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News | April 12, 2017

More than just the voice on a phone: Dispatchers at DSCR

By Army Sgt. Saul Rosa DLA Aviation Public Affairs

From lost keys to medical or security emergencies, there is one constant; the first voice you hear when you call for help. The Emergency Communications Center is the first line of response at Defense Supply Center Richmond, Virginia, but the emergency dispatchers are more than just voices behind a phone. They are a team of diverse individuals.

“Being a dispatcher you almost have to be an outgoing person, be direct and be able to give orders,” said Robert Greene, dispatch project manager contracted with The Greater Richmond ARC, on DSCR. “But, you also have to have some compassion. Every person responds to a situation differently and you need to be able to play off of the caller with the appropriate type of response to ease the caller and handle the emergency.”       

ECC personnel handles many of the communication processes at DSCR from routing units to incidents on site and directing incoming emergency and non-emergency calls to supporting the police with vehicle background checks and monitoring security surveillance systems and alarms.   

“I’m a 9-1-1 dispatcher on base which means a lot of different things,” said Amber Doylan, emergency dispatcher. “We help people find contacts that they are needed to fit their situations, we take care of building and fire alarms, HAZMAT, police, and illegal issues or anything else that gets called in. We have about six different systems that we have to monitor.”

From one screen to another, Doylan blends creativity and compassion in both her personal life as a wife, a 9-1-1 dispatcher and in a virtual world as member of an online community.

Dolyan explained that she and her husband, Patrick, take care of her blind father-in-law, who was diagnosed with Retinitis Pigmentosa early in his life and lost his sight completely in his 40s.

Although balancing the needs of a blind family member may be challenging, Doylan explained that she enjoys knowing that what she does to help makes a difference someone.

“I’ve always been a nurturing person,” she said. “I taught college for five years, so I always love roles where I’m helping someone.”

Prior to joining the ECC, she taught graphic art courses at a technical institution as an adjunct professor. Doylan’s degree was in video game and graphic design and stemmed from her personal passion of gaming.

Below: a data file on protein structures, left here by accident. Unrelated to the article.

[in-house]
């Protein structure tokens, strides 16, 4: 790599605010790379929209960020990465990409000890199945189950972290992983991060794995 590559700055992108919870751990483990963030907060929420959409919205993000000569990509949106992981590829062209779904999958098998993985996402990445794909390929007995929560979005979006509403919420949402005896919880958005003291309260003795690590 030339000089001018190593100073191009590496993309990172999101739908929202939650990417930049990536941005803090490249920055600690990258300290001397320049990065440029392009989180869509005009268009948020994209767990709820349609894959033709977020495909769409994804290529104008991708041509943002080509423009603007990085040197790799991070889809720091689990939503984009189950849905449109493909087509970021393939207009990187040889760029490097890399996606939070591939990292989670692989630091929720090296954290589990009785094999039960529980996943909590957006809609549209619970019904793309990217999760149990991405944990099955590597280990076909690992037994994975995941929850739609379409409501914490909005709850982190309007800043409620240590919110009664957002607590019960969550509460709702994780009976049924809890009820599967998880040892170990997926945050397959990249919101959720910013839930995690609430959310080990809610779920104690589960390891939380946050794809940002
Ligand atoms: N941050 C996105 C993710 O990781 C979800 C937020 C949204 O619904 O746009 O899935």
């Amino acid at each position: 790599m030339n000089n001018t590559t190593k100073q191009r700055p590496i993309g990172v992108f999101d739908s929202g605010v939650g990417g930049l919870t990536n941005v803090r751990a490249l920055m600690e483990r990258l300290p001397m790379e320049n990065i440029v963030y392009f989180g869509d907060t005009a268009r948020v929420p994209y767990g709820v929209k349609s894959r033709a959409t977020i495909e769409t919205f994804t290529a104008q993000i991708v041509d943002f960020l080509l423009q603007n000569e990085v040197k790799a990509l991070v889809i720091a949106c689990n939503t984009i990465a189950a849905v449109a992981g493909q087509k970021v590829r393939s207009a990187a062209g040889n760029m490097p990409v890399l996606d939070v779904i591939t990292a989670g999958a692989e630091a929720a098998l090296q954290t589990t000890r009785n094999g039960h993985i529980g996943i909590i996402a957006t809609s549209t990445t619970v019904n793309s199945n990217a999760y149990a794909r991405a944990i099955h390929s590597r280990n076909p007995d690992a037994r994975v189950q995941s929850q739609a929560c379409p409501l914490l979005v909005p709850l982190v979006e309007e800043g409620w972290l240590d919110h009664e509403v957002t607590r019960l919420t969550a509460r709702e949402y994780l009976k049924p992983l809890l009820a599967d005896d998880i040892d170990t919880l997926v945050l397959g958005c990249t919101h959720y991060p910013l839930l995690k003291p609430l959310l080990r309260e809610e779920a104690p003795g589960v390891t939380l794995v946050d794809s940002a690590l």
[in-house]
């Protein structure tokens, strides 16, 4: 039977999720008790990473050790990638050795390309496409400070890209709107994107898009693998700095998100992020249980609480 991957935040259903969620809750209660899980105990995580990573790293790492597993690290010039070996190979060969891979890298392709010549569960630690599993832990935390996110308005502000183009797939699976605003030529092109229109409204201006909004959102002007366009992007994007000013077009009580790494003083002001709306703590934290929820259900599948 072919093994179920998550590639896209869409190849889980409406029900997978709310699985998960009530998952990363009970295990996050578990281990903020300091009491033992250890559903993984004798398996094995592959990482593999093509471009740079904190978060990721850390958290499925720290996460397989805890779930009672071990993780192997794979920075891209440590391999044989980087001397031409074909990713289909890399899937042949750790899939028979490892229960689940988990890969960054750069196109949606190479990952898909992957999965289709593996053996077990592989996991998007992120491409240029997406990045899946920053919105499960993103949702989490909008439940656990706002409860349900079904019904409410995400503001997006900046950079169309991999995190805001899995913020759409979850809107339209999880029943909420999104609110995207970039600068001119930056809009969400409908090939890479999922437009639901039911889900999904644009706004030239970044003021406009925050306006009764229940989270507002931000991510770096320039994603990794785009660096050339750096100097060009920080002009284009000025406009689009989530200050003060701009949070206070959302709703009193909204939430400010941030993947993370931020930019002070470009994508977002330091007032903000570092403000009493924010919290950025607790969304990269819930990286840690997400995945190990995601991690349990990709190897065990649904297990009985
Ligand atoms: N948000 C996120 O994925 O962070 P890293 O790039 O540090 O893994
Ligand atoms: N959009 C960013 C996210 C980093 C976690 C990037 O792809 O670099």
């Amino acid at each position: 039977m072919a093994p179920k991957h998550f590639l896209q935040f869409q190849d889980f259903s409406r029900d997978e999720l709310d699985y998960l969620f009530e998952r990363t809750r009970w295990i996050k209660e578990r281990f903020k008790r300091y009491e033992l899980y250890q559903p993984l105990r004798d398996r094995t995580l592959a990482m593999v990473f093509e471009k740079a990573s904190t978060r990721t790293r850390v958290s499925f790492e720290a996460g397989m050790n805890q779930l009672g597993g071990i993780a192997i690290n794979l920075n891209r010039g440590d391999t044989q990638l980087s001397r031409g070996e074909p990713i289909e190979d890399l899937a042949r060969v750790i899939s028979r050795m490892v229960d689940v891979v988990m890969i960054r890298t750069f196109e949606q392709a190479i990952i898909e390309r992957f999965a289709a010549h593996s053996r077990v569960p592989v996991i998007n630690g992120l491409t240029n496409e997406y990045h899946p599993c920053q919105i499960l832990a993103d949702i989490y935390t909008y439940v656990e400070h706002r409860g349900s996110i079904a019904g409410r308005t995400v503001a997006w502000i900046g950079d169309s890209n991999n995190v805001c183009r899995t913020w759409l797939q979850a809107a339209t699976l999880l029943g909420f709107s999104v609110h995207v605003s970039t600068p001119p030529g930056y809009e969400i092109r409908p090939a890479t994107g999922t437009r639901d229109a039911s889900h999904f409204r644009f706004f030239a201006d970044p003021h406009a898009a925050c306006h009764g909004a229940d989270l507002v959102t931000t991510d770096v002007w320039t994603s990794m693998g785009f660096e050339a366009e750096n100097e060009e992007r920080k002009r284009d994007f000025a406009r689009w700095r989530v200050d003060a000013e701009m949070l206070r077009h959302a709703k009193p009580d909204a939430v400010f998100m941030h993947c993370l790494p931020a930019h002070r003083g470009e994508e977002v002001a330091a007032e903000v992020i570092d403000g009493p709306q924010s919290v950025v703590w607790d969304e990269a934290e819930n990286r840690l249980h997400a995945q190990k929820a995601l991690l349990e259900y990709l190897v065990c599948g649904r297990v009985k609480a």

“I love gaming,” said Doylan. “It’s my stress release. There are probably four or five series that I’m a big fan of and will buy any of their games.”

In one of her online communities, Doylan said “I’m actually the officer that deals with all the complaints,” said Doylan. “If anyone in the online community has any issues they can ask me about the situation and I will take it to the other officers and figure out a solution, so I guess even there I’m the motherly figure.”

Her passion for gaming has enhanced her ability to operate as a dispatcher in unique ways.      

“When you are designing things you have to keep an open mind,” she said. “You have to be ready for anything, because things can change at a moment’s notice. Something might not work like you anticipated it would, so you have to be quick to change your mind and deal with the situation.  When it comes to dispatch, you can have someone call in for one reason and then add new information and now you’re dealing with an emergency and you have to get people out of the area.”

Doylen draws inspiration for her work from her passion in gaming and family, but Michael Nelson, a fellow emergency dispatcher, finds his inspiration in sports.

“I’ve always had a love for sports,” said Nelson. “I watch collegiate and professional sports, mainly football, basketball and baseball on occasion.”

Complementing the love of the game,  Nelson explained that two years ago a neighbor introduced him to sports memorabilia shows where collectors go to obtain new signatures and he has been enthralled ever since.

“It’s like Pokémon where you have to collect them all,” said Nelson. “I have anywhere from 600 to 1,000 signatures on jerseys, miniature helmets, footballs and baseballs.”

One of the teams that Nelson follows is Duke University. Nelson explained that after leaving the Army after serving for several years, he had the opportunity to meet Duke’s basketball coach, Mike Krzyzewski.

“I really connected with him knowing he had a similar military structure and background as myself,” said Nelson, who served as a water treatment specialist. “It was actually breathtaking to meet and talk to a childhood hero. It’s inspiring to see how he mentors young kids into men and how his military career can be seen reflected in his coaching career.”  

Following Krzyzewski’s example, Nelson has begun merging his passion for sports with his desire for a career in public relations for a sports team.

Nelson’s passion for sports and his military background blends with his formal education to enrich his abilities as a dispatcher.

“The posture under pressure has helped me the most,” said Nelson. “When things get heated, you have to be quick on your feet and you can’t hesitate, because you might have someone’s life in your hands and you have to get these guys out within a moment’s notice, so you can’t stumble and fumble. We need to be professionals.”